Luther hosts second annual Markets & Morality colloquium

Karl+Badger+%28%2719%29%2C+Rupak+Bhatt+%28%2720%29%2C+and+Ananda+Easley+%28%2719%29+participate+in+the+discussion.+
Back to Article
Back to Article

Luther hosts second annual Markets & Morality colloquium

Karl Badger ('19), Rupak Bhatt ('20), and Ananda Easley ('19) participate in the discussion.

Karl Badger ('19), Rupak Bhatt ('20), and Ananda Easley ('19) participate in the discussion.

Linh Do (‘21) | Chips

Karl Badger ('19), Rupak Bhatt ('20), and Ananda Easley ('19) participate in the discussion.

Linh Do (‘21) | Chips

Linh Do (‘21) | Chips

Karl Badger ('19), Rupak Bhatt ('20), and Ananda Easley ('19) participate in the discussion.

Linh Do, Staff Writer

Hang on for a minute...we're trying to find some more stories you might like.


Email This Story






The “Markets & Morality” discussion colloquium sponsored by the Institute for Humane Studies in partnership with Professor of Management Tim Schweizer (‘80) with took place Saturday, Oct. 20 in the Mott Room.

The day-long colloquium consisted of four sessions titled “Capitalism – For and Against,”  “Justice and Liberty,” “Critical Perspectives,”  and “Capitalism and Social Order.” Dr. Nicholas Curott from Ball State University was the discussion leader. This is the second time Luther has hosted the colloquium. The discussion continued the conversation from the first event held last spring, which featured 16 Luther students.

Schweizer invited the IHS to come to Luther and host the event. The discussion colloquium is very student-driven with the help of the discussion leader as someone who introduces the topics and rules of the discussion. This year’s colloquium was based on readings from the book “What Adam Smith Knew,” a collection of essays and chapters from different books ranging from the 18th century to today. The intention was to expose students to the moral complexities surrounding different types of market economies.

Elizabeth Edlund (‘20) found the book and the discussion really valuable as she was able to explore different viewpoints of the topics.

“It has been interesting for me to compare what people are concerned about when the United States was being founded versus how those issues are being portrayed and grappled with in today’s society,” Edlund said. “There is a wide variety of viewpoints, for example, they set up this dialogue between Adam Smith [capitalism] and Karl Marx [communism].”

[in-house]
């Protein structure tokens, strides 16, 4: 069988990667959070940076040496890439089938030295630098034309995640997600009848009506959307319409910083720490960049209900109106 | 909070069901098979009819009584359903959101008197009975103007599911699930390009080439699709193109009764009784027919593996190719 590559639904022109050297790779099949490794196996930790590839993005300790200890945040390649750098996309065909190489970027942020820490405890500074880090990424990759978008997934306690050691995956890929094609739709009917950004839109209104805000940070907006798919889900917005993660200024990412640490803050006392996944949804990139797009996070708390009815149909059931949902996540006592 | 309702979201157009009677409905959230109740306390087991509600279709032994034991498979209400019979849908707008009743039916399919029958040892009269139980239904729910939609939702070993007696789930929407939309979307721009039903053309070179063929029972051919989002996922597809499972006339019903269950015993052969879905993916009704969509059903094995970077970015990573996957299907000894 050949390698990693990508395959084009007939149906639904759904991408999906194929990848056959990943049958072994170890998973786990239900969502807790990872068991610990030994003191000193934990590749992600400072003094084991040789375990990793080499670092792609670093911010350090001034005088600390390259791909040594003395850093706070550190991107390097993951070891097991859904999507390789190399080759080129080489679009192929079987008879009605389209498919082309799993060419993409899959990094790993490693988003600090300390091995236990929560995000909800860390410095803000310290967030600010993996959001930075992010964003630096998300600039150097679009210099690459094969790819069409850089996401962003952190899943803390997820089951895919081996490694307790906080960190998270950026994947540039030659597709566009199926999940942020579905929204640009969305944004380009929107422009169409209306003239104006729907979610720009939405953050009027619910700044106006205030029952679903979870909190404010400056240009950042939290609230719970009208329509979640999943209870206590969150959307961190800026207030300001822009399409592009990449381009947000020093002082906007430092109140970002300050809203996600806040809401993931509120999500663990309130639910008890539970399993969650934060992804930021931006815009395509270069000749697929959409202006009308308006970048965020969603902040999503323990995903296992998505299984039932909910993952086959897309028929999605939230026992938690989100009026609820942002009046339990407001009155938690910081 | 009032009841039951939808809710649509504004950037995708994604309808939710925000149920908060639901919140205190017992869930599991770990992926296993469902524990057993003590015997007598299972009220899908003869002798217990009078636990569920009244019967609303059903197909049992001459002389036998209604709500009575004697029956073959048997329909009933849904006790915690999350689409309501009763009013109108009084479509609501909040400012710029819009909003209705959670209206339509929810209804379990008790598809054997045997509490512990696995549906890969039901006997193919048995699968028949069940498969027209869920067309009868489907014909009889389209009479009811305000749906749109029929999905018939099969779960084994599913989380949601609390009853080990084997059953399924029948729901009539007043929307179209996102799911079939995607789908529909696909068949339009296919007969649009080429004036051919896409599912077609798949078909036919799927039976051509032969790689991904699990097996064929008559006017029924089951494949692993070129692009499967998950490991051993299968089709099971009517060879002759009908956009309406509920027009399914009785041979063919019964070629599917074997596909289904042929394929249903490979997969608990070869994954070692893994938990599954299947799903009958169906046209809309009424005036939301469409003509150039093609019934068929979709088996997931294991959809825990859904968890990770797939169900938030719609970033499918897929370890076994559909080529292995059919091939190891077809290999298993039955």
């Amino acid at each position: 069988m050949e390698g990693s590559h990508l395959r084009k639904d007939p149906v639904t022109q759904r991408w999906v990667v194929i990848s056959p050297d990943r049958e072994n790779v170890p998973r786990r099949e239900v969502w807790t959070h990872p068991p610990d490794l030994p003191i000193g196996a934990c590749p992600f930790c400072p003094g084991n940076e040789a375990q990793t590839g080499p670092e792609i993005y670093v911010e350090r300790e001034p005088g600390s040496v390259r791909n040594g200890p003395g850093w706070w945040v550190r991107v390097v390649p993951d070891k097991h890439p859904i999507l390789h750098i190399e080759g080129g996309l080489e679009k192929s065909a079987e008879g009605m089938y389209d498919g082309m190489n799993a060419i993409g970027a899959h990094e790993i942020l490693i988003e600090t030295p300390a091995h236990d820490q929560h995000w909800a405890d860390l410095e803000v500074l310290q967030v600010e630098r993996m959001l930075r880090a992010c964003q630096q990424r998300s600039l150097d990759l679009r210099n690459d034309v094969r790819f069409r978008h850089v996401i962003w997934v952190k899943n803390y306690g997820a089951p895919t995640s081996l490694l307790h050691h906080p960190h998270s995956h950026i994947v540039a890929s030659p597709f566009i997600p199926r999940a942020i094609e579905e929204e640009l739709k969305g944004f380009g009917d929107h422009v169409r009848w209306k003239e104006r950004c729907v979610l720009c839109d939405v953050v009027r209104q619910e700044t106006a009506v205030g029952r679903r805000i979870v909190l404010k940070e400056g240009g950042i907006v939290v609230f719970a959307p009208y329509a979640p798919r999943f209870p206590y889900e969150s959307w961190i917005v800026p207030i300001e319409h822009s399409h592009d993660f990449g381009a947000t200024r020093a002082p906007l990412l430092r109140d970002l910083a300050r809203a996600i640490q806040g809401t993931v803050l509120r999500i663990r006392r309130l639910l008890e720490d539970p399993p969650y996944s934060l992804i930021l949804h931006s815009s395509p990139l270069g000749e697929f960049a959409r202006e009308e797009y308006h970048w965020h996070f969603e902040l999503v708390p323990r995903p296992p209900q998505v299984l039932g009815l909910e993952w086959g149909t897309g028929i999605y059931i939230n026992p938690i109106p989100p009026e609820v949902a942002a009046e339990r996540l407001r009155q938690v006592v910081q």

Professor Schweizer thinks this event is great for students actively seeking opportunities and intellectual engagement. He also thinks the value of the discussion can be applied to a variety of real life situations for students to become better citizens in society.

“It’s really high-level thinking,” Schweizer said. “[Students] really loved it. It’s really an intellectually stimulating opportunity for the students.”

Students appreciated the way the discussion was organized within the colloquium. Ananda Easley (‘19) enjoyed how the discussion was monitored with certain hand signals to assist students to speak in a civil manner and explore sensitive subjects.

The colloquium enhanced discussion by having students signal when they had a comment to make. Those who wished to speak were put on a list and waited their turn so that they had time to consider their comments.

Although economics was the central theme of discussion, students with goals outside of the field benefited from attending the colloquium.

“I’m really interested in going into Public Health after undergraduate,” Easley said. “I thought that it would be interesting to experience looking at how health care and biology [and] medicine intersect with economics and morals and how we sometimes translate medical or healthcare concepts into economic concepts and how that relates to morality.”

Easley appreciated how addressing controversial topics helped students open up to each other.

“I think a lot of people are just really scared to talk about controversial subjects because they are afraid of getting isolated or kicked out of the community,” Easley said. “But small group discussions like this where we are forced to be civil and we are forced to interact with each other all day…we have to work together.”

Print Friendly, PDF & Email